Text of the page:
Wednesday, November 17, 2010
Why I like to ride the bus
I have a car that gets used a few times a week, when grocery shopping or driving 75 miles to Snohomish to jump out of perfectly good airplanes in the summer, but mostly I like it to park it in the driveway while I ride the bus. As I've mentioned before, the WTA (Whatcom Transportation Authority) has routes from the Canadian border all the way down to Mt. Vernon, about 15 miles south of Bellingham, and a monthly pass allows unlimited rides for $25. As a Senior over 65, my pass costs me $13 monthly, or $35 for a quarterly pass. It's a deal I can't pass up. But there's another reason I like to ride the bus: the company.
When I climb into my car and drive to the gym, I am encapsulated in my own little world, and I'm responsible for parking my little capsule somewhere once I get to town. From 9:00am to 5:00pm, I need to feed a meter at 75 cents an hour, and some meters require me to feed it every single hour. (There are a few two- and three-hour meters but they are usually taken quickly.) Riding the bus also allows me to observe my fellow passengers.
The No. 4 picks me up on the way to Bellingham Technical College, so when I step on the bus, there are already a dozen students of all ages scattered among the rest of us heading into town. Some have their noses in text- or workbooks, obviously getting ready for a test. Some young people are alone in their own iPod world with telltale earbuds hanging from under their caps. Sometimes I can hear the tinny sounds and am wondering what it must sound like inside their heads. Certainly these kids are going deaf quickly.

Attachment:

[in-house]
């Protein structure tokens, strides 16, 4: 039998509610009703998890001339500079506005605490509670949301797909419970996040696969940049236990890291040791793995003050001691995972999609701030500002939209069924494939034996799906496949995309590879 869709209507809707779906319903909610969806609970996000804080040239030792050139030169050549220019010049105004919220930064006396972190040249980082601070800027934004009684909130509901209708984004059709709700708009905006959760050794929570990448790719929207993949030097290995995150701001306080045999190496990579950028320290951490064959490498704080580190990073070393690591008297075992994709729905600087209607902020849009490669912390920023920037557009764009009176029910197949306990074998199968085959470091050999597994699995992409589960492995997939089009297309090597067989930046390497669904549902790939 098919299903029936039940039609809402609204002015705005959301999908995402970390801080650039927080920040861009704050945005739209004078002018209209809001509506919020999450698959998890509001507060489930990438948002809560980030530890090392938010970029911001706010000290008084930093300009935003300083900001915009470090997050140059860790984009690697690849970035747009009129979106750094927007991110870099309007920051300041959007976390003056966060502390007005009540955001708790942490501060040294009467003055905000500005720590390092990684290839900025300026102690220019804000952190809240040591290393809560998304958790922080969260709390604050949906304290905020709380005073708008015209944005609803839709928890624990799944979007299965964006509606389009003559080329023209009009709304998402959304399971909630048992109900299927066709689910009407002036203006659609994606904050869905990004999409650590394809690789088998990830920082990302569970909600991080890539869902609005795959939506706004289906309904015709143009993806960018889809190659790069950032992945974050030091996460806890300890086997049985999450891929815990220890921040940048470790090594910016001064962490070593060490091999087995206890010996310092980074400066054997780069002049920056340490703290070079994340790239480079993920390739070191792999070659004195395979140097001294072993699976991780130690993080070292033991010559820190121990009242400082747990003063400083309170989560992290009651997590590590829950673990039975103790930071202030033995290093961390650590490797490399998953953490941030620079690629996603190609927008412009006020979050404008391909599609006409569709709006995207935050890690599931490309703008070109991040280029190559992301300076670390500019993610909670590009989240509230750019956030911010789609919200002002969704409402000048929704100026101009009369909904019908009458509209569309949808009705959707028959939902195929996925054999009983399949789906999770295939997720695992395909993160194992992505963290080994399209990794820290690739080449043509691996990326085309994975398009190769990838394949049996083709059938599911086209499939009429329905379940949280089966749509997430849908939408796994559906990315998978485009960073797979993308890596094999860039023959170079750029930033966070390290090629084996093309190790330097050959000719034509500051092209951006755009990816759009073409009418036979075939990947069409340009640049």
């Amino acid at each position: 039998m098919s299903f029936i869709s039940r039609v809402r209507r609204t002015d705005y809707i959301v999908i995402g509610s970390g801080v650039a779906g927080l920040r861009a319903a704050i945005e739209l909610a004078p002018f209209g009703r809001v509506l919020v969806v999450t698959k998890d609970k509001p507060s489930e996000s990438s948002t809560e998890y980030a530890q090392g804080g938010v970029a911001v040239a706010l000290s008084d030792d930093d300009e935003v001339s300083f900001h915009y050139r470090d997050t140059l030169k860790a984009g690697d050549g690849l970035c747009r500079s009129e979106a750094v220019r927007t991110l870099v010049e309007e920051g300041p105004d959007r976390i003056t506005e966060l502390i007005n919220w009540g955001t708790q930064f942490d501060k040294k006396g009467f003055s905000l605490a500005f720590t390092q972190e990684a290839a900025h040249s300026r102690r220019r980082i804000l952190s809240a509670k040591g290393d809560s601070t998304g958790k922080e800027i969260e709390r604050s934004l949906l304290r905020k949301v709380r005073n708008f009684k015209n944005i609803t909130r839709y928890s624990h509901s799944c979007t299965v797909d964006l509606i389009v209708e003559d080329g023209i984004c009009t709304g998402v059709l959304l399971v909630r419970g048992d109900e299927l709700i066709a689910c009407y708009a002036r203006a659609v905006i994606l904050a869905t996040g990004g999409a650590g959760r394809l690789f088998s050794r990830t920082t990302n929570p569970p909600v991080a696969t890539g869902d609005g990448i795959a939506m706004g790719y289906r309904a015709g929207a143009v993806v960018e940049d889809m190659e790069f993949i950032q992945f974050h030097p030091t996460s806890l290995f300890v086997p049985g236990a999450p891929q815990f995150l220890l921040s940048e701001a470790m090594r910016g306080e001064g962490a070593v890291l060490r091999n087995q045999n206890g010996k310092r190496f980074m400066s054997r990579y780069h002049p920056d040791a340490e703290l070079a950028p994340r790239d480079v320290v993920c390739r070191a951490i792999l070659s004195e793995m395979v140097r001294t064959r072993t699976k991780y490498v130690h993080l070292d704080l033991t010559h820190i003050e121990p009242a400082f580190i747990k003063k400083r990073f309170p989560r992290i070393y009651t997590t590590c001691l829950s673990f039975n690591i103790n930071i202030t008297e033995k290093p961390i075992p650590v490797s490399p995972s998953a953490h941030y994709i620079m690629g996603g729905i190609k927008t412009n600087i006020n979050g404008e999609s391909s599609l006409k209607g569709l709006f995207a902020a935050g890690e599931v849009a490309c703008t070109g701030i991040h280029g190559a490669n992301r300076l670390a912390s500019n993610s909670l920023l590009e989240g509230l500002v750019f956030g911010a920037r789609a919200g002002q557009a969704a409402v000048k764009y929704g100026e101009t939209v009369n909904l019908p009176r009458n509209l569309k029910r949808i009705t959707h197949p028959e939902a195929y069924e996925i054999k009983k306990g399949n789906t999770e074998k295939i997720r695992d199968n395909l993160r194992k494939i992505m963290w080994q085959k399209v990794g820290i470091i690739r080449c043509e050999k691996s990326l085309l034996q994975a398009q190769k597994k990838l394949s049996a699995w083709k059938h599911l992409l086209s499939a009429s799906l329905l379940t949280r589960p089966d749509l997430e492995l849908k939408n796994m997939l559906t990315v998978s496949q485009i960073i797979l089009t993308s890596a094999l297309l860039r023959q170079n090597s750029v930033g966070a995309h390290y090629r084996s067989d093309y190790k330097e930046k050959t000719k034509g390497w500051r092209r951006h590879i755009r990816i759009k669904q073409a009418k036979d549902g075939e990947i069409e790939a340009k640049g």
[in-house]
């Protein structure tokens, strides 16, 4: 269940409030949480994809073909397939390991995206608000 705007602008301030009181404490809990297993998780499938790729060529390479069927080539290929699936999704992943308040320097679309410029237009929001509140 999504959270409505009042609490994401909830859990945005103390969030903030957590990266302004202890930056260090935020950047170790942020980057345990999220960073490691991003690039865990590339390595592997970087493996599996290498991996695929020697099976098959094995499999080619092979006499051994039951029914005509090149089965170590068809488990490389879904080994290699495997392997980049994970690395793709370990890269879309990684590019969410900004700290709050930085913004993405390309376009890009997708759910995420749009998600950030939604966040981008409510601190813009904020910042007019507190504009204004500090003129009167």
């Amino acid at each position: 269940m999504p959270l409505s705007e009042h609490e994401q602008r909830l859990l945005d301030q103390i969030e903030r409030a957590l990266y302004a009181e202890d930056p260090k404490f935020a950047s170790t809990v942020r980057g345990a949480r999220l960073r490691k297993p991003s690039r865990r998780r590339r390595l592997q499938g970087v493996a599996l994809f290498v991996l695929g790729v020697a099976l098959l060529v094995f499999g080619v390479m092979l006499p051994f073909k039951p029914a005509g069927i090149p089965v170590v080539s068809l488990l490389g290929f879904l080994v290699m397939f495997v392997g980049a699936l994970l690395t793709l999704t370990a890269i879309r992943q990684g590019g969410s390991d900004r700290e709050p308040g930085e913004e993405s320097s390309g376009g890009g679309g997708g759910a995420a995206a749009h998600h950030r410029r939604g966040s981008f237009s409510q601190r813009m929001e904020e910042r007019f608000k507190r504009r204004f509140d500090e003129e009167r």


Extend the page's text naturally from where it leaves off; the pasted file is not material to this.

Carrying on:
Yesterday was blustery with a fine misty rain hitting the bus' windshield. I watched a man with his daughter get on the bus with her little pink bicycle sporting training wheels. Our buses have a rack in front for bikes, and the little girl wanted to know why hers wasn't put there. Daddy explained that it's too small to fit. "Why?" she asked. I heard him give an explanation to her, and I remembered the age that has discovered that magic question, which she used at least half a dozen more times during the short ride to town. Dad was very patient with her.
An old lady (I mean older than me), white haired and bent, got on the bus and greeted the driver by name. She sat near him and as they obviously see each other often, they chatted amiably before she settled into her seat. The route goes by the Lighthouse Mission, and I see the same young man get on the bus most days with what looks to be everything he owns in a huge backpack. He doesn't ride very far, but I can see he doesn't want to lug that load when the bus can make it easier for him.
Everyone who rides regularly has a pass, but occasionally someone will insert a dollar bill into the slot and receive a transfer to another bus. After the first of next year, transfers will be eliminated, and everyone who rides anywhere will need to pay a dollar for each ride. Another cost cutting measure. The pass is a magnetic card that passes through a slot and beeps when successful. Sometimes a person will forget that it's a new month and the card makes another sound. If it's the first of the month and a regular rider, the driver will often allow the rider on anyway, with a promise that they will buy a new pass in town.
I've been watching for Sonya, who would ride the No. 10 bus with me several times a week, but with the new route and schedule, I haven't seen her yet. There are a few people who have become acquaintances, and we chat and sit together when we happen to ride at the same time. This is, to me, far superior to the other option of taking my car into town and parking it. I am a member of my community, and I feel my connections are stronger by taking the bus.